That’s why hockey teams are looking to nanotech to keep those sticks intact.

Even though carbon composite has propelled engineering to new realms of lightweight strength, carbon still comes with a weakness.

N12 Technologies’ NanoStitch technology aims to use one of the smallest and toughest materials in the universe-nanotubes that are 50 times stronger than spider silk-to fix the problem, and hopes to get N12 tech into hockey sticks during this NHL season.

“We do the same thing for carbon fiber composite. A carbon fiber is very strong when you pull, but tends to be weak when you push on it. It tends to splinter and delaminate when it twists. We are, in essence, like rebar to reinforced concrete. We put a material that essentially makes the sheer properties much stronger. We oppose the forces that are trying to shatter it.”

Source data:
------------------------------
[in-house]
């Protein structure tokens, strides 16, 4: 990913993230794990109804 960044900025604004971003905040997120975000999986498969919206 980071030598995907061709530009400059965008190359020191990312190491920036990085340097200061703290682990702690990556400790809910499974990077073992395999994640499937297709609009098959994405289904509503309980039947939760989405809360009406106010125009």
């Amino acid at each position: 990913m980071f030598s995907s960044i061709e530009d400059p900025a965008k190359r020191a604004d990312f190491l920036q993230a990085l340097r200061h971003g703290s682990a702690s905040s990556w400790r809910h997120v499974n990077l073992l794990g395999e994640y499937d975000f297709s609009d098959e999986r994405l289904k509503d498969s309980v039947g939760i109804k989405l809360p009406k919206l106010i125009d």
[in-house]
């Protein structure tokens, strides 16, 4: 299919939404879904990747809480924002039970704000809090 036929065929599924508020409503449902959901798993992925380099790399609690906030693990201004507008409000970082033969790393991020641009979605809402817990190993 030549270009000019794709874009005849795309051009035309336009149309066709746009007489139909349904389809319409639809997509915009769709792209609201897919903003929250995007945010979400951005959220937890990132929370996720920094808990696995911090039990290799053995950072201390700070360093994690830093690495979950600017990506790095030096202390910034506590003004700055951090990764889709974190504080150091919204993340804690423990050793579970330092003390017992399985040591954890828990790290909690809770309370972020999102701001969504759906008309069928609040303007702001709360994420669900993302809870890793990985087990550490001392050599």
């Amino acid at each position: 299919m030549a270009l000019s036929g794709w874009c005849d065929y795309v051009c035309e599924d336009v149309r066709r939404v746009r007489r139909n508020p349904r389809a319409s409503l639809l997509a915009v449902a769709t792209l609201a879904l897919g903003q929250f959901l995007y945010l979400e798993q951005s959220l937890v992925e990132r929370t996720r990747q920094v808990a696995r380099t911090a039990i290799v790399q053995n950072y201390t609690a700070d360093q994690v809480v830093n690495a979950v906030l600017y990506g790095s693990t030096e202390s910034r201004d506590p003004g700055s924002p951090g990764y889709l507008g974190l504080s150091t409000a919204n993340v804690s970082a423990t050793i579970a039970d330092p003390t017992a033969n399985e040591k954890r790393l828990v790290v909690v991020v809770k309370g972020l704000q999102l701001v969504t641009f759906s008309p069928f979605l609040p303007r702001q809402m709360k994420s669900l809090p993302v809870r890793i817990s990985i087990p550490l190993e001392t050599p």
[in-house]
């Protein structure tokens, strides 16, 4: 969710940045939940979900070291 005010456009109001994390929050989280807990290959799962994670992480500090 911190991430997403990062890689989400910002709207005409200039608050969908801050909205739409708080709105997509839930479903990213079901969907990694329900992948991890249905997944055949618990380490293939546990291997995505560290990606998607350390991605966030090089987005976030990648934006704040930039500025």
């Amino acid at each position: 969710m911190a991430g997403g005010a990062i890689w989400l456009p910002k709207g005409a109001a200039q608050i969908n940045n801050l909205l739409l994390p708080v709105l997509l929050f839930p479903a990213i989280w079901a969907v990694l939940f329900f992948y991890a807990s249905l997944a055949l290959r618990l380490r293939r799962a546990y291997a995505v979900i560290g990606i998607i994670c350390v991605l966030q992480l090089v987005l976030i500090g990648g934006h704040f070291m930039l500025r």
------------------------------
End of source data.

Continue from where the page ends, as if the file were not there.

N12 is now beyond the initial testing phases, as tests with stick manufacturers have demonstrated that the nanotubes could improve upon the composite sticks currently on the market.

Carbon nanotubes offer a new element of strength, both in the large impacts, such as a slap shot, and in the much smaller impacts that happen over the routine course of the game to help a stick retain the “Snap” and feel players desire, N12 says.

N12 launched in 2012 as a way to take this lab technology out of MIT and scale it to the industrial level, something the company hopes to do beyond hockey sticks.